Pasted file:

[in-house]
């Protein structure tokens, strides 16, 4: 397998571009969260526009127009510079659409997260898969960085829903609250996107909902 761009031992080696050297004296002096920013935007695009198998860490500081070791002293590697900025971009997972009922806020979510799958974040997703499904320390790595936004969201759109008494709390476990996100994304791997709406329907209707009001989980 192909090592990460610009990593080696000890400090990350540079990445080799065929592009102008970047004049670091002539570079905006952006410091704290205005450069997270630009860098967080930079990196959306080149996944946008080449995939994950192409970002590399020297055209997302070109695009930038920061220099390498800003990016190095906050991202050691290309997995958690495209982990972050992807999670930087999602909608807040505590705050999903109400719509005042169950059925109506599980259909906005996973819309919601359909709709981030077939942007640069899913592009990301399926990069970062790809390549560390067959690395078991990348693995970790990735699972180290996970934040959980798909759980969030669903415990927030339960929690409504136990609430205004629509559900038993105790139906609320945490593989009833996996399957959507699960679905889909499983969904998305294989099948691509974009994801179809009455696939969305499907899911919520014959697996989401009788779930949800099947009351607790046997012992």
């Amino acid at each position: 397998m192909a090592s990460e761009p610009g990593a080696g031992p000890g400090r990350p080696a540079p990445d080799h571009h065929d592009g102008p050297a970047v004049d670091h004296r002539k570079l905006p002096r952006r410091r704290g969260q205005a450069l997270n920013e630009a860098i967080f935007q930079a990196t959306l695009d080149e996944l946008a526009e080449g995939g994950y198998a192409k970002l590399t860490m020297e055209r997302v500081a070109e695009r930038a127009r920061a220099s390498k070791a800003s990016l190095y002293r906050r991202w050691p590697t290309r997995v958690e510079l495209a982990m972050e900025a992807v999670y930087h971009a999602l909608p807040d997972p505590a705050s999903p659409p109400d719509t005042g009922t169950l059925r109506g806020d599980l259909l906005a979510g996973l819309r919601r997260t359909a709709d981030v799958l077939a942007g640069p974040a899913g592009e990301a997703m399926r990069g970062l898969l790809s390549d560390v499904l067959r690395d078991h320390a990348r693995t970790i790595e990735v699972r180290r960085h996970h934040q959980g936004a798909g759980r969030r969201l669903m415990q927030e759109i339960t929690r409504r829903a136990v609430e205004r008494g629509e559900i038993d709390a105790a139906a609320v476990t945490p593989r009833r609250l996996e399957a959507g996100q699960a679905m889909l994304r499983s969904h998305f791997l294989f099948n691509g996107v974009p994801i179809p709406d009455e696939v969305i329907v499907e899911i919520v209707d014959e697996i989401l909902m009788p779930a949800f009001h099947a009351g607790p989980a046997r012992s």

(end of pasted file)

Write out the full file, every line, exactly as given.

[in-house]
């Protein structure tokens, strides 16, 4: 397998571009969260526009127009510079659409997260898969960085829903609250996107909902 761009031992080696050297004296002096920013935007695009198998860490500081070791002293590697900025971009997972009922806020979510799958974040997703499904320390790595936004969201759109008494709390476990996100994304791997709406329907209707009001989980 192909090592990460610009990593080696000890400090990350540079990445080799065929592009102008970047004049670091002539570079905006952006410091704290205005450069997270630009860098967080930079990196959306080149996944946008080449995939994950192409970002590399020297055209997302070109695009930038920061220099390498800003990016190095906050991202050691290309997995958690495209982990972050992807999670930087999602909608807040505590705050999903109400719509005042169950059925109506599980259909906005996973819309919601359909709709981030077939942007640069899913592009990301399926990069970062790809390549560390067959690395078991990348693995970790990735699972180290996970934040959980798909759980969030669903415990927030339960929690409504136990609430205004629509559900038993105790139906609320945490593989009833996996399957959507699960679905889909499983969904998305294989099948691509974009994801179809009455696939969305499907899911919520014959697996989401009788779930949800099947009351607790046997012992």
């Amino acid at each position: 397998m192909a090592s990460e761009p610009g990593a080696g031992p000890g400090r990350p080696a540079p990445d080799h571009h065929d592009g102008p050297a970047v004049d670091h004296r002539k570079l905006p002096r952006r410091r704290g969260q205005a450069l997270n920013e630009a860098i967080f935007q930079a990196t959306l695009d080149e996944l946008a526009e080449g995939g994950y198998a192409k970002l590399t860490m020297e055209r997302v500081a070109e695009r930038a127009r920061a220099s390498k070791a800003s990016l190095y002293r906050r991202w050691p590697t290309r997995v958690e510079l495209a982990m972050e900025a992807v999670y930087h971009a999602l909608p807040d997972p505590a705050s999903p659409p109400d719509t005042g009922t169950l059925r109506g806020d599980l259909l906005a979510g996973l819309r919601r997260t359909a709709d981030v799958l077939a942007g640069p974040a899913g592009e990301a997703m399926r990069g970062l898969l790809s390549d560390v499904l067959r690395d078991h320390a990348r693995t970790i790595e990735v699972r180290r960085h996970h934040q959980g936004a798909g759980r969030r969201l669903m415990q927030e759109i339960t929690r409504r829903a136990v609430e205004r008494g629509e559900i038993d709390a105790a139906a609320v476990t945490p593989r009833r609250l996996e399957a959507g996100q699960a679905m889909l994304r499983s969904h998305f791997l294989f099948n691509g996107v974009p994801i179809p709406d009455e696939v969305i329907v499907e899911i919520v209707d014959e697996i989401l909902m009788p779930a949800f009001h099947a009351g607790p989980a046997r012992s």